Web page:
This article presents a stepwise, refined, and practical analytical framework to model the microeconomic environmental rebound effect (ERE) stemming from cost differences of electric cars in terms of changes in multiple life cycle environmental indicators. The analytical framework is based on marginal consumption analysis and hybrid life cycle assessment (LCA). The article makes a novel contribution through a reinterpretation of the traditional rebound effect and methodological refinements. It also provides novel empirical results about the ERE for plug-in hybrid electric (PHE), full-battery electric (FBE), and hydrogen fuel cell (HFC) cars for Europe. The ERE is found to have a remarkable impact on product-level environmental scores. For the PHE car, the ERE causes a marginal increase in demand and environmental pressures due to a small decrease in the cost of using this technology. For FBE and HFC cars, the high capital costs cause a noteworthy decrease in environmental pressures for some indicators (negative rebound effect). The results corroborate the concern over the high influence of cost differences for environmental assessment, and they prompt sustainable consumption policies to consider markets and prices as tools rather than as an immutable background.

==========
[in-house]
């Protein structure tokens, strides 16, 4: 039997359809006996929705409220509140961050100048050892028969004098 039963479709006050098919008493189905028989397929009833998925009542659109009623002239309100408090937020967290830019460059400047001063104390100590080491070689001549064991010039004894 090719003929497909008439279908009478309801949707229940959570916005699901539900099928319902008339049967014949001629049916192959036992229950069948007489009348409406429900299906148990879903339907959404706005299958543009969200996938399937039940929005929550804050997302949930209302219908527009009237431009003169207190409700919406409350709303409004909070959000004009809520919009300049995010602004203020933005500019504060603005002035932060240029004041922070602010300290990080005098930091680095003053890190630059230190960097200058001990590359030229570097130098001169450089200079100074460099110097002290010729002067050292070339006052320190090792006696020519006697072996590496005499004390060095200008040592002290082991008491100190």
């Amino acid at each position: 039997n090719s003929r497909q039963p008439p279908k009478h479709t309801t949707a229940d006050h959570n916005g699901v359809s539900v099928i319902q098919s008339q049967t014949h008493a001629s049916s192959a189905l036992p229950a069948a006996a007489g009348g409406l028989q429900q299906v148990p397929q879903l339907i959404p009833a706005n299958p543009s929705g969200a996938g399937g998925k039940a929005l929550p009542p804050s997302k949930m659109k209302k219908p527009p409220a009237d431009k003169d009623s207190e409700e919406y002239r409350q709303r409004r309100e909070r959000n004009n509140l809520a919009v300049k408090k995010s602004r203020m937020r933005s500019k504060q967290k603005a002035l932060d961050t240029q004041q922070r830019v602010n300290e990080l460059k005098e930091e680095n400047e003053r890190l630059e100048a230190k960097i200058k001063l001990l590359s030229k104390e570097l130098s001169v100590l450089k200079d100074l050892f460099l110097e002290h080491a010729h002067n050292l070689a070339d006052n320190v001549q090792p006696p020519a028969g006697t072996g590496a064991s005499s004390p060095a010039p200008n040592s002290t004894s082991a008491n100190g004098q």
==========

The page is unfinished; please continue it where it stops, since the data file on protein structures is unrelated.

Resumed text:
- ENERGY EFFICIENCY